4 out of 5 4.0
Parkers overall rating: 4 out of 5 4.0

Grown-up family hatch is packed with equipment

Hyundai i30 Hatchback Review Video
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At a glance

New price £17,400 - £29,810
Lease from new From £223 p/m View lease deals
Used price £7,180 - £23,280
Used monthly cost £179 - £581
Fuel Economy 34.0 - 60.1 mpg
Road tax cost £0 - £150
Insurance group 8 - 28 How much is it to insure?


  • Low running costs on most models
  • Lots of driver assistance and safety kit
  • Bright and simple infotainment system


  • Unsporty models aren't very entertaining
  • Entry-level versions are plain inside
  • Rear seats cramped for tall adults

Hyundai i30 Hatchback rivals

Written by Keith WR Jones on

If your idea of a small family car isn’t a compact SUV, then let us draw attention to a car that should be on your shopping list, even if you haven't heard of it - the Hyundai i30 Hatchback.

Why is it so often forgotten or overlooked? Its biggest problem is the established heavyweights in the class that have essentially become default choices, such as the Ford Focus, Vauxhall Astra and Volkswagen Golf.

>> Browse through hundreds of used Hyundai i30s for sale

And that's before you consider all of the other good but seldom talked about alternatives, including the i30's close cousin, the Kia Ceed, among a wide range of others.

So what's the the South Korean manufacturer done to make the i30 stand out? Not only has it made a really good compact hatch - and an even better high performance i30 N version to boot - it's now set about making the styling more enticing with an attractive facelift. Those models should be on sale in autumn 2020, COVID-19 permitting.

Simple interior is packed with kit

While the i30 isn't an upmarket proposition in the same way as the Audi A3 Sportback, we’re nevertheless impressed by the quality of the latest i30, particularly the robust nature of its construction.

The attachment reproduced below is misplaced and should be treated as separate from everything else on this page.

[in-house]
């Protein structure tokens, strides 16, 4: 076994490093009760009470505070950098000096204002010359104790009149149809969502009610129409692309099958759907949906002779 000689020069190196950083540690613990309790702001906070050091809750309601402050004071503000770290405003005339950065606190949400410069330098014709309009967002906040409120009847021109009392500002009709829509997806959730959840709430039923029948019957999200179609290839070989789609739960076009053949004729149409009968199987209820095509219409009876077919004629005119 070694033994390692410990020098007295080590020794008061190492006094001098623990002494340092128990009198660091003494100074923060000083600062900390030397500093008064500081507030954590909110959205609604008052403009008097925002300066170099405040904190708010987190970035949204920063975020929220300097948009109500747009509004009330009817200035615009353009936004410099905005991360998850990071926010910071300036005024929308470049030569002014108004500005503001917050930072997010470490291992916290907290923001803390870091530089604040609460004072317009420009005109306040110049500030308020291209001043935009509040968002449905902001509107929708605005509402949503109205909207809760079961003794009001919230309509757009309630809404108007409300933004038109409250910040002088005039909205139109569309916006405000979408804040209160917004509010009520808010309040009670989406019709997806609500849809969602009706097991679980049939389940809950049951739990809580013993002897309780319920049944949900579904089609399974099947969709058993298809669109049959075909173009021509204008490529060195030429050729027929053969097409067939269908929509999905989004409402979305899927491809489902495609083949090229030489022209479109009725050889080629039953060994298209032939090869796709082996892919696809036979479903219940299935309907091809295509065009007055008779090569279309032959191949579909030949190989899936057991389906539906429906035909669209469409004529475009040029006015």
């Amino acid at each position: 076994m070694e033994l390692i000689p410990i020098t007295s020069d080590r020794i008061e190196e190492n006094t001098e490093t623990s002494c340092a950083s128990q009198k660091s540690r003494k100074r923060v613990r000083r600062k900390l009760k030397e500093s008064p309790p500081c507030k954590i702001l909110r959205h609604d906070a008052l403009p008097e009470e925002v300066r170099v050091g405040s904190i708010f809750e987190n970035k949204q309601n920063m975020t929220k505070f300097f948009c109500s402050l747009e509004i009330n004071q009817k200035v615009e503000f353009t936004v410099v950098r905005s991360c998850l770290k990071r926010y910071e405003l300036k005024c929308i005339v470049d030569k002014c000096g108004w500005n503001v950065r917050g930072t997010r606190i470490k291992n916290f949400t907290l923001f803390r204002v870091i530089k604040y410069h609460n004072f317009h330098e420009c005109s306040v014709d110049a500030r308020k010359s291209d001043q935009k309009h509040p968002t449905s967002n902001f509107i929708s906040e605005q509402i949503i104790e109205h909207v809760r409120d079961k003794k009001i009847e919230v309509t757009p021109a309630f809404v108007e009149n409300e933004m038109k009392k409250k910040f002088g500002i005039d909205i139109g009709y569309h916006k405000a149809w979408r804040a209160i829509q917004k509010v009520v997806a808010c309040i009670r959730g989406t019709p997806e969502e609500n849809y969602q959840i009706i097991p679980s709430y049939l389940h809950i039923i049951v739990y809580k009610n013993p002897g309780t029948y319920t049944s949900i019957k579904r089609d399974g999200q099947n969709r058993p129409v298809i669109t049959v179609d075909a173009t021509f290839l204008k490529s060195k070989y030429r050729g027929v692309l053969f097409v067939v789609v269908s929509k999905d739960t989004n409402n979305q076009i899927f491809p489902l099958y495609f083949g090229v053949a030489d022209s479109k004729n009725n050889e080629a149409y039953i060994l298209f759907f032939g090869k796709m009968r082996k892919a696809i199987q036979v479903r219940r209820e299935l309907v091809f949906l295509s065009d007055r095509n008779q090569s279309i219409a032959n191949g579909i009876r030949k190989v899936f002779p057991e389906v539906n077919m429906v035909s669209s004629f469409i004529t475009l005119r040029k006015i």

Its interior is nicely finished in the areas your hands come into contact with the most, with a large central touchscreen perched on top of the dash. Overall it's a simple design that makes it very easy to get used to and operate on the move thanks to large, clear buttons and a solid feel to everything. It could do with a bit more colour and flair though, it's all very grey and ordinary to look at.

It’s also incredibly quiet on the move whichever engine you choose. There are three available in the regular line-up - a 1.0-litre T-GDi three-cylinder petrol, a 1.4-litre T-GDi four-cylinder petrol and a 1.6-litre CRDi diesel, all of which are turbocharged. Automatic and manual gearboxes are on offer, and while it's not quite as entertaining to drive as a Focus or Mazda 3, it’s not far behind and feels safe and confidence-inspiring on the road, much like the Golf.

Lots of safety gear and space

That assuredness is accentuated by the introduction of a raft of driver assistance and safety systems, with lane-departure warning, traffic sign recognition and autonomous emergency braking available. These combine to bring the i30 into line with the top players in the field, while in typical Hyundai fashion the trim levels feature lots of kit as standard, which means there aren’t many optional extras to choose from.

There's plenty to choose from, the range consisting of S, SE, SE Nav, Premium, Premium SE, N Line and N Line Plus. If you're indecisive, you may want to go elsewhere. It’s a practical car, too, with enough space for four adults and a generous and flexible boot - one of the biggest in hatchbacks of this type.

Hyundai five-year warranty

The i30 also comes with Hyundai’s five-year, unlimited-mileage warranty and the firm’s reputation for building incredibly reliable cars. So what’s not to like? For the majority of car buyers, not a huge amount. It isn’t the last word in exciting driving and the rear seats don’t fold flat, but in the main we can see great appeal here.

Hot Hyundai i30 N

While the regular i30 can be criticised for being a bit vanilla, the same definitely can’t be said for the i30 N – the brand’s first proper hot hatch, producing 275hp from its 2.0-litre turbocharged petrol engine in the spiciest N Performance form. There was also a 250hp standard model, but that was discontinued to focus attention on the quicker of the pair. It takes the fight to a raft of incredibly capable, engaging and exciting hot hatchbacks, with the help of the man who used to be Vice President of Engineering at BMW’s M division. Hyundai’s not messing around here.

Despite Hyundai's slightly applicance-like reputation, the i30 N offers an involving driving experience that feels more than a match for some of the best in class - alongside the more traditional Hyundai pillars including value, generous equipment levels and of course a five-year warranty. It is genuinely exciting on the move, with pin-sharp responses and a ferocious sound to the exhaust.

Read on for the full Hyundai i30 Hatchback review and discover whether it should be your go-to family car.

Hyundai i30 Hatchback rivals

Other Hyundai i30 models: